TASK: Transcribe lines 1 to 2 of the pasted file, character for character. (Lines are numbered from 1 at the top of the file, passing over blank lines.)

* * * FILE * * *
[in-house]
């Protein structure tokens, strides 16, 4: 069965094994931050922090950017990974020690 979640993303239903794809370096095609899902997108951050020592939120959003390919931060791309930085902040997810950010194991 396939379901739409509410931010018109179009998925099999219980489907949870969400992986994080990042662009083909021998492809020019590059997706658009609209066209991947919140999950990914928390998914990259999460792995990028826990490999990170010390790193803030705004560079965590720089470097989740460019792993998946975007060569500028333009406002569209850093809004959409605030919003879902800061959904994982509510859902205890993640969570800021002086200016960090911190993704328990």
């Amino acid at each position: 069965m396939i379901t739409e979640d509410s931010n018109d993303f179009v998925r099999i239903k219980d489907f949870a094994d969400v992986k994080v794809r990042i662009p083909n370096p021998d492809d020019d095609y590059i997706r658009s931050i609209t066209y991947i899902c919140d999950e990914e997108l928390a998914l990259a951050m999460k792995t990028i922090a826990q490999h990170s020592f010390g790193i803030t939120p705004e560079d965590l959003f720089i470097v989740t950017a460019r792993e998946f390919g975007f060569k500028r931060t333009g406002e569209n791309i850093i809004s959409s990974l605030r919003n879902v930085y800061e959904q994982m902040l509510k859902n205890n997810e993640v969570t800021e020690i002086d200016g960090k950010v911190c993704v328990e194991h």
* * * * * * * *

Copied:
[in-house]
């Protein structure tokens, strides 16, 4: 069965094994931050922090950017990974020690 979640993303239903794809370096095609899902997108951050020592939120959003390919931060791309930085902040997810950010194991 396939379901739409509410931010018109179009998925099999219980489907949870969400992986994080990042662009083909021998492809020019590059997706658009609209066209991947919140999950990914928390998914990259999460792995990028826990490999990170010390790193803030705004560079965590720089470097989740460019792993998946975007060569500028333009406002569209850093809004959409605030919003879902800061959904994982509510859902205890993640969570800021002086200016960090911190993704328990």